The Final Battle

An Essay By Timothy // 2/25/2006

I have a long history with stinging insects. There was the time when I was only three or four and I threw a rock at a wasp nest. My brother, whose idea it was, was safely hidden before I threw, of course. Then there was the time I intercepted a bee with a swing in mid-flight. And there was also the time I ran into a nest while skirting a creek and ended up with three stings and my hat floating downstream. But nothing compares to the shining moment of my “career.”

For some reason, one summer here in Tennessee, about three years ago, we had multiple wasp nests tunneled into the ground around our yard. It hasn’t happened again since then, but we definitely had an abundance of stinging insects that year, and with them, my brothers and I had a wonderful venue through which to amuse ourselves.

It wasn’t long before we noticed that there was almost always a large number of wasps gathered around the entry hole of the nest. This presented an irresistible opportunity to create mass destruction and mayhem. And thus began our war.

The first tactic was simple. We would grab a shovel, run in, slam it over the nest in the hopes of flattening a few wasps, and then run for our lives. Everything went perfectly. Well, almost. We rushed in, pummeled the nest, and ran out. I made sure I was a reasonable distance away before I stopped running. My brother didn’t. He stopped about five feet away and suddenly found himself staring down an ominous dark cloud of angry insects. He ran . . . and yelped as he realized rather painfully that he was too late.

But the best was yet to come. We tried more shovels, fireworks, and smoke bombs without any satisfactory effect, but, fortunately, with no more stings. Finally we decided to go all out. Another brother and I came up with one of our most brilliant ideas ever. We bundled ourselves up in winter gear, covered every speck of bare skin, and prepared to ride our riding lawn mower straight into the fray. Being the middle of summer, it was rather hot, but we didn’t mind. My oldest brother, the aforementioned victim, opted out of our daring scheme. Undaunted, my other brother and I started up the mower and boldly advanced towards the enemy.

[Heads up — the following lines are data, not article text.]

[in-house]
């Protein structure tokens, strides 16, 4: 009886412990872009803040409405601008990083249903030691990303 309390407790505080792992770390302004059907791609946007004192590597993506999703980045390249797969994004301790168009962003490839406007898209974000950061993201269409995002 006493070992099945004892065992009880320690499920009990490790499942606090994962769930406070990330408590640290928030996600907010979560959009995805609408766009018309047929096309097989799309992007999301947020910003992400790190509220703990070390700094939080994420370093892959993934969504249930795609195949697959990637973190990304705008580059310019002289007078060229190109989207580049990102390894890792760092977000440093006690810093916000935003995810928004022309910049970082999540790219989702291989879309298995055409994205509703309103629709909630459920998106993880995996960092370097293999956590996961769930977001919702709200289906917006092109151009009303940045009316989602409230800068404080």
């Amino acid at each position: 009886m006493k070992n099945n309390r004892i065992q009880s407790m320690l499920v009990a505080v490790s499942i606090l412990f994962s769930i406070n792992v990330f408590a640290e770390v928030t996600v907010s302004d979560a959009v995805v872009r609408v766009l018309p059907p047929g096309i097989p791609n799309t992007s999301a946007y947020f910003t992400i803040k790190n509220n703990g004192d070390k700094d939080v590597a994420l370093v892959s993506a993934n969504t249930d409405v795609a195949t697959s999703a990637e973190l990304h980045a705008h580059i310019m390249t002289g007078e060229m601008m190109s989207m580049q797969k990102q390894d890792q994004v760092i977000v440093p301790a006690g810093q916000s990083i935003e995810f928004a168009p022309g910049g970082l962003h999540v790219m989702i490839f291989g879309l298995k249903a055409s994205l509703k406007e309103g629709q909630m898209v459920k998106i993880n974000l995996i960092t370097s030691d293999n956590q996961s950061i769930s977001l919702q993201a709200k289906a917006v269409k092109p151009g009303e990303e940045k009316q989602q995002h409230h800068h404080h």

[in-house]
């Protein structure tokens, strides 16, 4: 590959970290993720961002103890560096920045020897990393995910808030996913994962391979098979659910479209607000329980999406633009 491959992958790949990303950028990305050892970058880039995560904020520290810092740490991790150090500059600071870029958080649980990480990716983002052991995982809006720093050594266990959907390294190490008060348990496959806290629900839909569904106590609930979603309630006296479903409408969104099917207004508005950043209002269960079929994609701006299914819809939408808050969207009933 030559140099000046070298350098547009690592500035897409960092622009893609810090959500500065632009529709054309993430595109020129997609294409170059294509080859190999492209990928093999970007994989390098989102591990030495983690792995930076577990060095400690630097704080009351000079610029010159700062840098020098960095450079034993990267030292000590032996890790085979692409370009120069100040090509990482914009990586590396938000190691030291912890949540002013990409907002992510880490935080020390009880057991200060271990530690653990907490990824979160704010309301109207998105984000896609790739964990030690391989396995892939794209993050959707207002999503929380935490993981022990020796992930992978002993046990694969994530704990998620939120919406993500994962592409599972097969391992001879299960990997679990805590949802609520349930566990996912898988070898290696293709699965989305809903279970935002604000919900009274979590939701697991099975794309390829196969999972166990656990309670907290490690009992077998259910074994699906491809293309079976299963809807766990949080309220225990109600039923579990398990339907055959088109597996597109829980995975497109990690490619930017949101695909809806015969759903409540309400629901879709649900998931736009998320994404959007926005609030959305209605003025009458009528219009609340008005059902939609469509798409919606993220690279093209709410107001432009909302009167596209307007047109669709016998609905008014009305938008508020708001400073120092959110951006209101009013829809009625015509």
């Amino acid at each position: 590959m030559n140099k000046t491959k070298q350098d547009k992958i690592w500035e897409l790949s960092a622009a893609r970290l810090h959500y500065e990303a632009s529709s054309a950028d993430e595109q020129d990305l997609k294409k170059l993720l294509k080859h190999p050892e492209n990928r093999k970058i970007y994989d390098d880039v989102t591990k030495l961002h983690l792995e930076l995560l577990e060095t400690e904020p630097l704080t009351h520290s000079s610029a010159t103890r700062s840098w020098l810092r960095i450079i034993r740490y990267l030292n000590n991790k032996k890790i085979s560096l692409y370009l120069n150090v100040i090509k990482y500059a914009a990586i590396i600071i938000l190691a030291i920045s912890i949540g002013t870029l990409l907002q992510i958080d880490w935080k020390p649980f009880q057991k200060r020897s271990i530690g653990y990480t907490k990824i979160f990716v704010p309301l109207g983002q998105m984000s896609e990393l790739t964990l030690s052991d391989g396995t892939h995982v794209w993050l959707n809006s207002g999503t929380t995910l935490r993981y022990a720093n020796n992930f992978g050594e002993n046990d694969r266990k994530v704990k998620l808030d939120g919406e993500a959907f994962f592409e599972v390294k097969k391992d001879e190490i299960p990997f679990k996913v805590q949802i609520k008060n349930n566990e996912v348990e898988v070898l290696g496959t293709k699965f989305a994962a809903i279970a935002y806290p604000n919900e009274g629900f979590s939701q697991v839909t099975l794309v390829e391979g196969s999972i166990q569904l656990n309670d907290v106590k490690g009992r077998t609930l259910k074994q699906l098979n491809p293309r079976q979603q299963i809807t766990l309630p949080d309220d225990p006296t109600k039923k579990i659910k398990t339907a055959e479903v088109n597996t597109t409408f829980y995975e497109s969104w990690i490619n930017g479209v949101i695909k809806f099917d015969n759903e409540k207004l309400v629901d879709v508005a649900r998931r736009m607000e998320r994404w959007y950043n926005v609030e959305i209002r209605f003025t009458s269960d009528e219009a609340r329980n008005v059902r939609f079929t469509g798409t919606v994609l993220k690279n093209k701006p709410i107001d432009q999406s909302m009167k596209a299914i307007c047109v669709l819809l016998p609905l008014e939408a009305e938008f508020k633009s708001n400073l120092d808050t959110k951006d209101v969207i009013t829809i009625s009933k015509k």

Upon arriving at the front lines (the nest), we leaped off the mower and commenced the attack. Well, I did, at least. My brother’s good sense had gotten the better of him and he backed off after a quick assault with the shovel. I was left to face the foe alone. Unafraid, I stepped virtually on top of the nest. Angry wasps swarmed around me and planted themselves on my coat, stinging furiously, but to no effect. I was practically covered with wasps, but I didn’t feel a thing. And then it happened.

A stray wasp found its way into the small space between my goggles and the hood on my coat. It probably wouldn’t have mattered, but I made it matter. Suddenly panicking, I swatted at the wasp with my gloved hand. The wasp flew away. And so did my goggles. Brilliant. Sensing the presence of unexposed, tender, skin, a swarm of wasps descended on my face. I was already running, but all I did was carry the wasps with me. And they stung. They stung a lot. My face was wreathed in pain as I ran. Finally, I knocked off the wasps on my face, and the remaining ones flew back to the nest, victorious.

My reaction was rather matter-of-fact. The pain wasn’t a new thing for me. Like I said, I have a history. However, the number of stings was definitely new. My brother counted six welts on my face, and I wouldn’t be surprised if I had been stung a lot more than that. It’s left a lasting impression on me. I’m always nervous in the presence of wasps now. It’s payed off, though. I’m happy to say that I haven’t had a brush with wasps or bees since then. I’m satisfied that my “career” has ended with quite a bang.


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